Both Mary and Donald write that they, at first, were hesitant to revisit the traumatic period in their lives, but were driven by the desire to process their experiences and create the type of resource they know families need. Together, writing from a stronger and more unified place, the two have created a book that they hope will serve as a primer on the evolving medical, academic, and cultural understanding of gender; and also as a deeply personal and compassionate look at the experience of transitioning – not just for the individual, but for the family as a whole.

"When one person in the family transitions, everyone transitions. At the Broken Places is a profoundly vulnerable and brave account of a son struggling to be seen by his mother, and a mother learning to see her child as he sees himself. A necessary and beautiful book."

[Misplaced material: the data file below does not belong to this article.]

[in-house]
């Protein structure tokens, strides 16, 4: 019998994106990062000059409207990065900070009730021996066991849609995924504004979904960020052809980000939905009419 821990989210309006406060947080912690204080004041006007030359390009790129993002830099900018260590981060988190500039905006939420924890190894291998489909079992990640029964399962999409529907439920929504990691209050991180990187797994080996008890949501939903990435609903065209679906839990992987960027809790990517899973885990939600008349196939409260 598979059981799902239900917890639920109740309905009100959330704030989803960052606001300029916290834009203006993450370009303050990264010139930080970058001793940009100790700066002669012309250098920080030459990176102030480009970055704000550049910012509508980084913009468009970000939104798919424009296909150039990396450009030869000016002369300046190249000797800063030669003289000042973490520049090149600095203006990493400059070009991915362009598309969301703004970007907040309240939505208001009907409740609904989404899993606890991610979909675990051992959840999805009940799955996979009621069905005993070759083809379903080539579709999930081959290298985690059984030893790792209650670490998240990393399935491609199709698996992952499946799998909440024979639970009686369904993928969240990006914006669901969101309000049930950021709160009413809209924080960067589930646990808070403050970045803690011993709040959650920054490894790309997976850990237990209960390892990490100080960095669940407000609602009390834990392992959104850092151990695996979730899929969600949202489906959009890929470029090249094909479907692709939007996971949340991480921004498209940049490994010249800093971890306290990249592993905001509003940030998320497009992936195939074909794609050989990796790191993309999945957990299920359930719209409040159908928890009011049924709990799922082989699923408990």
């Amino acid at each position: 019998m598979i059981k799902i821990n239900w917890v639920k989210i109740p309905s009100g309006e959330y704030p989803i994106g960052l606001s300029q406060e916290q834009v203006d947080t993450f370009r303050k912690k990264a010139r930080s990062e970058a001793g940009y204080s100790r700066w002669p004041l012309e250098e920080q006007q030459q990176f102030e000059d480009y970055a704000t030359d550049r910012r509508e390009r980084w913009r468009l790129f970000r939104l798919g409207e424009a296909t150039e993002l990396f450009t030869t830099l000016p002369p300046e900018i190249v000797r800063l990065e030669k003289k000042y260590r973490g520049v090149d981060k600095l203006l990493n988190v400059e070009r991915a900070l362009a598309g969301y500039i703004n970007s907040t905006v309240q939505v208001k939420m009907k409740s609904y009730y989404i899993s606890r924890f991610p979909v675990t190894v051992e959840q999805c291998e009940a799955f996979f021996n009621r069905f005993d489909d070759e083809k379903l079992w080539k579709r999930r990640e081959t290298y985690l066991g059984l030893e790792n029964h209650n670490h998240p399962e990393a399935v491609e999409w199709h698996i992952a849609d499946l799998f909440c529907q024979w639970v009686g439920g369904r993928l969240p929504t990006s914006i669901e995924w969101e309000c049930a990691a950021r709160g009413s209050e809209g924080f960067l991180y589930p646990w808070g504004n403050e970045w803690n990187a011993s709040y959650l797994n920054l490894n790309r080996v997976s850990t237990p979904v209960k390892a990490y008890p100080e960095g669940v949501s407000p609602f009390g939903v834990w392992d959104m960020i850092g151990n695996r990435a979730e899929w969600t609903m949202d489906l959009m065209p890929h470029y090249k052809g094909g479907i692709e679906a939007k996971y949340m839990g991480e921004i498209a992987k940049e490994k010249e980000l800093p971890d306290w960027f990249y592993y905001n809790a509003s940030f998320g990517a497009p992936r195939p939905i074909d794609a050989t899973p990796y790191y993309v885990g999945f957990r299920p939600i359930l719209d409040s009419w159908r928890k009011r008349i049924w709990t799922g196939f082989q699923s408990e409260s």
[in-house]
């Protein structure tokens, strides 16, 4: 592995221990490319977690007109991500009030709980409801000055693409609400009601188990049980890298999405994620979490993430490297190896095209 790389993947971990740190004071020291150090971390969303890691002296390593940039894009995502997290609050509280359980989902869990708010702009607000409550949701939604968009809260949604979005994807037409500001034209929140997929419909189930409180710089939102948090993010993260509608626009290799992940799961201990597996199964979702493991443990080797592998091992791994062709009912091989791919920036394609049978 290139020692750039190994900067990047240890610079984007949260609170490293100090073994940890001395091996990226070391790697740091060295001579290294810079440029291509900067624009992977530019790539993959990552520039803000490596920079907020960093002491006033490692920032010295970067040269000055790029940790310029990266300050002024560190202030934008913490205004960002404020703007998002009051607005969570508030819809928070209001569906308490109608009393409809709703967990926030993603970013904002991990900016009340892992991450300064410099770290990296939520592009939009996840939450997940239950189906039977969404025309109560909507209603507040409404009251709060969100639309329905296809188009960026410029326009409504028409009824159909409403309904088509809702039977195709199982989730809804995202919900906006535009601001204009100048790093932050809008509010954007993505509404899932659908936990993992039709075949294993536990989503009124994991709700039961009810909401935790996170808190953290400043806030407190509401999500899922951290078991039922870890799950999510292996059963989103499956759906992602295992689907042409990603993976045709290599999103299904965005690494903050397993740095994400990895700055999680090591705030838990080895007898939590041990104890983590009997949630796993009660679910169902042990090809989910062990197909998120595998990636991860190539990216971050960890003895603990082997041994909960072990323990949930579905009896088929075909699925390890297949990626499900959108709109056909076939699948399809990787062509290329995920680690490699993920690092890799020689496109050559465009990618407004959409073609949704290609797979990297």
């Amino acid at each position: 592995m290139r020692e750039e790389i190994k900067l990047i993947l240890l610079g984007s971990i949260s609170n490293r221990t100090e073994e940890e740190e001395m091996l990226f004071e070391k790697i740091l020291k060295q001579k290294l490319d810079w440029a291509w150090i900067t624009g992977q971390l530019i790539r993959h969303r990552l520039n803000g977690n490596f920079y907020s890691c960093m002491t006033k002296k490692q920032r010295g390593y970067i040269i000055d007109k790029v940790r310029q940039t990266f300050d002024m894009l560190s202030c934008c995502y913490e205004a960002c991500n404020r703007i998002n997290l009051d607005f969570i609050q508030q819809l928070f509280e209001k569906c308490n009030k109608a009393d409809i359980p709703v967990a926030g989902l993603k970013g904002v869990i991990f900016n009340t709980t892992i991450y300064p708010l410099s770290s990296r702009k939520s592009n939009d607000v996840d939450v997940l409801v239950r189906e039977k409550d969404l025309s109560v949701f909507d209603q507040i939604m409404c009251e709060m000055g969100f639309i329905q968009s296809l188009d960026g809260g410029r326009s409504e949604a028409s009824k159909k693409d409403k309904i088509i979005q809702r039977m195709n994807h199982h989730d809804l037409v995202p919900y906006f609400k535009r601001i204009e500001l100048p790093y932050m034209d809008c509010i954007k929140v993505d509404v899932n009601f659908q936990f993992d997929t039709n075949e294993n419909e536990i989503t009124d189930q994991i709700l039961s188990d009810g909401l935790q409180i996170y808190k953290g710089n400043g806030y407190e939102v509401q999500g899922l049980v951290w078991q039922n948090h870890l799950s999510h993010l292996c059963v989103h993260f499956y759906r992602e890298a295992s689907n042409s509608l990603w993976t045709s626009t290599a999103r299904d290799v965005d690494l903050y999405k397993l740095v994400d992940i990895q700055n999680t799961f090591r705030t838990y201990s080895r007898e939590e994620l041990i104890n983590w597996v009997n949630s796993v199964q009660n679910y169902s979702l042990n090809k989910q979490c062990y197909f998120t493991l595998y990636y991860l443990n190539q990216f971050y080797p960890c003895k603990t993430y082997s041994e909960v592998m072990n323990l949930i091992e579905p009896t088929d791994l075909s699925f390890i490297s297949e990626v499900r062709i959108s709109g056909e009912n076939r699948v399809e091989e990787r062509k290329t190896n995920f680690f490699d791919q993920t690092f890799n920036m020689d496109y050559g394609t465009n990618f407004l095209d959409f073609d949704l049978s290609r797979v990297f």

—Jill Soloway, Creator, Transparent

 

“This is the best, most thorough narrative of trans experience I've read: mind, body, and soul. The two conflicting points of view expand the reader's consciousness, placing us smack dab in the middle of the heart of it all. And the heart of it all is the model of two people who, despite deep disagreements, maintain love and respect for one another.”

Kate Bornstein, author of A Queer and Pleasant Danger and Gender Outlaw

 

“An altogether invaluable and accessible addition to the growing body of transgender literature.”

Booklist


Memoir

At the Broken Places

Mary Collins and Donald Collins

$15.00 Paperback Original

978-0-8070-8835-8

E-book: 978-0-8070-8836-6